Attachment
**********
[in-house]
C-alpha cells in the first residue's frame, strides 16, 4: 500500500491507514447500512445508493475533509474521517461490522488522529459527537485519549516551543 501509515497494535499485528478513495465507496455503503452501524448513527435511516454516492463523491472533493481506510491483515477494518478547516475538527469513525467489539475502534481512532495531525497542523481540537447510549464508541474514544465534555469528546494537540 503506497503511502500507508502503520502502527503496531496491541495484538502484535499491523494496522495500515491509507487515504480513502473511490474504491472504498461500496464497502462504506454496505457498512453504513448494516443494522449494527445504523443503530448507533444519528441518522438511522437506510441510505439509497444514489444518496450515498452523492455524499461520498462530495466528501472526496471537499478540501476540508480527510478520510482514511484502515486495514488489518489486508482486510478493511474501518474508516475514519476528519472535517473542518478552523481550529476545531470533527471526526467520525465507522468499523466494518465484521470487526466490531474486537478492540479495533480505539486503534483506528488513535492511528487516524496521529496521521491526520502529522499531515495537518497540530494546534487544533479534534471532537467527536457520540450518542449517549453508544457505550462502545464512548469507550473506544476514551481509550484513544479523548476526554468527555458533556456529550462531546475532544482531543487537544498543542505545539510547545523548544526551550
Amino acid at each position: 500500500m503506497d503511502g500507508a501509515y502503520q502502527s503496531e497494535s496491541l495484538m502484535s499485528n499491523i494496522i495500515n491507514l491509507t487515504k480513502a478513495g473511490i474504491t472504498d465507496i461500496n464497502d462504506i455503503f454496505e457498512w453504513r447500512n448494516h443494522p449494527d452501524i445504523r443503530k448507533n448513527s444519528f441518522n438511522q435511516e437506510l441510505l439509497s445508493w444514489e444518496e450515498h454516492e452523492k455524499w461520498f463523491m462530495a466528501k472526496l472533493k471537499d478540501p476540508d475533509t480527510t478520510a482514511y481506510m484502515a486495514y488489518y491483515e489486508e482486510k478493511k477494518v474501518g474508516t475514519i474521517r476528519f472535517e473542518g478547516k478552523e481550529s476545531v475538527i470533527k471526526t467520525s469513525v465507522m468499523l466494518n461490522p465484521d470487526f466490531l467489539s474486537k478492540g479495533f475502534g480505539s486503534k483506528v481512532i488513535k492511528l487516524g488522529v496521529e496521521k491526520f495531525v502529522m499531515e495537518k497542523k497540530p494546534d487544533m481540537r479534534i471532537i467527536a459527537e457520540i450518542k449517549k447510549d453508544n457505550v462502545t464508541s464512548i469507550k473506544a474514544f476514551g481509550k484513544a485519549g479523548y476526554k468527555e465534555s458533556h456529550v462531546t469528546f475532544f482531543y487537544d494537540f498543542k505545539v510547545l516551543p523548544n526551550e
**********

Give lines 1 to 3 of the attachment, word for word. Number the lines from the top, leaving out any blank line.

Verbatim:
[in-house]
C-alpha cells in the first residue's frame, strides 16, 4: 500500500491507514447500512445508493475533509474521517461490522488522529459527537485519549516551543 501509515497494535499485528478513495465507496455503503452501524448513527435511516454516492463523491472533493481506510491483515477494518478547516475538527469513525467489539475502534481512532495531525497542523481540537447510549464508541474514544465534555469528546494537540 503506497503511502500507508502503520502502527503496531496491541495484538502484535499491523494496522495500515491509507487515504480513502473511490474504491472504498461500496464497502462504506454496505457498512453504513448494516443494522449494527445504523443503530448507533444519528441518522438511522437506510441510505439509497444514489444518496450515498452523492455524499461520498462530495466528501472526496471537499478540501476540508480527510478520510482514511484502515486495514488489518489486508482486510478493511474501518474508516475514519476528519472535517473542518478552523481550529476545531470533527471526526467520525465507522468499523466494518465484521470487526466490531474486537478492540479495533480505539486503534483506528488513535492511528487516524496521529496521521491526520502529522499531515495537518497540530494546534487544533479534534471532537467527536457520540450518542449517549453508544457505550462502545464512548469507550473506544476514551481509550484513544479523548476526554468527555458533556456529550462531546475532544482531543487537544498543542505545539510547545523548544526551550
Amino acid at each position: 500500500m503506497d503511502g500507508a501509515y502503520q502502527s503496531e497494535s496491541l495484538m502484535s499485528n499491523i494496522i495500515n491507514l491509507t487515504k480513502a478513495g473511490i474504491t472504498d465507496i461500496n464497502d462504506i455503503f454496505e457498512w453504513r447500512n448494516h443494522p449494527d452501524i445504523r443503530k448507533n448513527s444519528f441518522n438511522q435511516e437506510l441510505l439509497s445508493w444514489e444518496e450515498h454516492e452523492k455524499w461520498f463523491m462530495a466528501k472526496l472533493k471537499d478540501p476540508d475533509t480527510t478520510a482514511y481506510m484502515a486495514y488489518y491483515e489486508e482486510k478493511k477494518v474501518g474508516t475514519i474521517r476528519f472535517e473542518g478547516k478552523e481550529s476545531v475538527i470533527k471526526t467520525s469513525v465507522m468499523l466494518n461490522p465484521d470487526f466490531l467489539s474486537k478492540g479495533f475502534g480505539s486503534k483506528v481512532i488513535k492511528l487516524g488522529v496521529e496521521k491526520f495531525v502529522m499531515e495537518k497542523k497540530p494546534d487544533m481540537r479534534i471532537i467527536a459527537e457520540i450518542k449517549k447510549d453508544n457505550v462502545t464508541s464512548i469507550k473506544a474514544f476514551g481509550k484513544a485519549g479523548y476526554k468527555e465534555s458533556h456529550v462531546t469528546f475532544f482531543y487537544d494537540f498543542k505545539v510547545l516551543p523548544n526551550e